October 3, 2022

This is, of all the Toyah reissues this far, also recommended to the casual fan. It contains just as much challenging ‘meat’ as the previous albums, but with the familiar hooks which will help less seasoned travellers navigate the truly fascinating outposts. Unreservedly recommended.

With this 2CD/DVD set, the deluxe Toyah reissue campaign from Cherry Red reaches 1981 – with an amazing four releases having spanned the previous two years from 1979. Anthem, the third studio album, was both the mainstream breakthrough and simultaneously an album which almost didn’t get made. Following the previous year’s live album Toyah! Toyah! Toyah!, the band (which we must remind ourselves, was itself named ‘Toyah’, in much the same way as ‘Alice Cooper’ was originally the band name as well as the frontman) fell apart, leaving just Toyah herself and creative lynchpin guitarist Joel Bogen. A short-lived band was assembled but quickly fell apart again after not really working out, and it seemed as if Toyah, the band, might be done. Toyah herself almost became the full-time vocalist with the band Blood Donor, who had the original version of It’s A Mystery in their repertoire, but after a few demo recordings that didn’t come to fruition. Nick Tauber, recruited as producer again after his work on the live album, pulled together a new crew along with Bogen, comprising bassist Phil Spalding, keyboardist Adrian Lee and future Saxon drummer Nigel Glockler. The new line-up recorded and released the four-track EP Four From Toyah early in 1981, with It’s A Mystery as its lead track, and the record’s unexpected massive success ensured the would not look back from that point on.

The album Anthem, released later in the year, became Toyah’s biggest seller to this point by some profound distance, thanks in no small part to both It’s A Mystery and also I Want To Be Free preceding the album’s release as top ten singles. It is also the album with which I personally entered the Toyah orbit back then as, in 1982, as a confirmed prog rock fan with only a smattering of Toyah’s hits to my knowledge, I heard that Marillion had elected to use Nick Tauber as producer having been impressed by his work on Anthem and, my curiosity piqued, I decided to investigate. What I found pulled me in to investigate the rest of the catalogue, both past and future, as Anthem is a remarkable record. Straight away it must be said that, contrary to many people’s expectations from the hit singles (particularly I Want To Be Free), Anthem is in no way a commercialisation or any form of ‘sell-out’ of the previous wild experimentalism of the first two albums. It is merely pulled into sharper focus and tied to more consistently excellent songwriting.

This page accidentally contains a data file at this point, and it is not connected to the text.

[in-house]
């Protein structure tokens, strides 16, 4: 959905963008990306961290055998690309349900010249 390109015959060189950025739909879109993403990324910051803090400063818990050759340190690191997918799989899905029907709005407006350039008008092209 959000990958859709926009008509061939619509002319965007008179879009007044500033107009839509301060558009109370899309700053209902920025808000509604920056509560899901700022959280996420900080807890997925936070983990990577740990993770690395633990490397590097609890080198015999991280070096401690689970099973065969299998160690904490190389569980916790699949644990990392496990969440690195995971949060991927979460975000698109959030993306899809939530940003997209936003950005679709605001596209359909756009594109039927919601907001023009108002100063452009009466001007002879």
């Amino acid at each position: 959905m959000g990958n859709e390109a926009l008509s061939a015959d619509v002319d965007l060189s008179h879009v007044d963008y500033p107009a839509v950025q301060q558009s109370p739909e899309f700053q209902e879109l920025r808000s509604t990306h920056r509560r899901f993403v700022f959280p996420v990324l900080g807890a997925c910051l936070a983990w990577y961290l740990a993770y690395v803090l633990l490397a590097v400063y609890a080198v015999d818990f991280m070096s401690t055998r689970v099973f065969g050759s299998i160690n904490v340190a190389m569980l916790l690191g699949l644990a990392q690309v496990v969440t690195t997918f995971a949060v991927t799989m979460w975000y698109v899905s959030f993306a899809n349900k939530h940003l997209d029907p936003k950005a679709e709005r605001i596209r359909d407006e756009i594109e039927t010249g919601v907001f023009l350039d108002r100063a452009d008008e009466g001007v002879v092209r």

Having said that, the record does announce itself a little misleadingly to casual listeners as it leads off with I Want To Be Free. While still an excellent single, and one which it is difficult to avoid singing along to, it is the closest to straight ‘pop’ on the album. Following that up, however, we hit the real deep-cut meat of the release, with the driving and insistent Obsolete giving way to one of the album’s most avant-garde moments, the decidedly misleadingly-titled Pop Star, which is anything but. Harking back to the heady mix of ‘art-rock’ and post-punk which ran through the Sheep Farming In Barnet album in particular, it is a jarring and unnerving track which must have confused the buyers from the Top Of The Pops audience no end! Still, at least it will have prepared them for the following Elocution Lesson, which is deliciously sinister and menacing. When those teen popsters reached this one, lyrics such as ‘The door is a whore, and it’s open wide / Naked as the beast, we feast inside’ must have made them feel a long way from ‘So what if I dye my hair’, only three tracks ago! Next up we get the mix of ‘white reggae’ and soaring chorus which is the brilliant Jungles Of Jupiter, more accessible but still a long way from simplistic chart-friendly song construction, before what was the first side of vinyl ends with I Am – breathy, whispered, intimate and, again, slightly unnerving in its hypnotic mantra effect. It’s a great side of vinyl. But a better one was to come.

The old second side opens with the monster hit It’s A Mystery. A deceptively complex and intricate song instrumentally, it manages to fuse that with mature and thoughtful lyrics and a chart sensibility which made it a perfect hit single. It’s a slightly different version to the single, but not overwhelmingly so unless you listen for it. Masai Boy follows this, a brave and creditably successful attempt to invoke a reflection of authentic African tribal beliefs and ritual chanting. It could have been awkward in other hands, but they make it work extremely well. Next up, Marionette, is possibly the album’s standout moment – allegedly written about Margaret Thatcher in the guise of malignant and controlling puppet-master, it has a huge chorus which could satisfy the most demanding heavy rock fan. You could call it a ‘power ballad’, but you would be doing it a grave disservice to do so. Lyrically, it has always bothered me slightly that the ‘marionette’ of the song, which ‘pulls the strings’, seems wrong, as the marionette would, in general usage be the puppet itself rather than the puppeteer, but since ‘The Marionettist pulls the strings’ would sound clumsy, it is one of those examples where the sound and the effect outweighs the pedantic examination. It remains one of Toyah’s most underrated and overlooked songs, and is a genuine classic. The powerful Demolition Men, all dystopian lyrical imagery and darkly claustrophobic atmosphere, leads into the final track, the joyous release of We Are, which apparently was considered as a single release, and really should have been. There is, to my mind, little doubt that it could have easily cracked the top ten, yet once again there is no lack of depth, as it brings the album to a brilliant conclusion.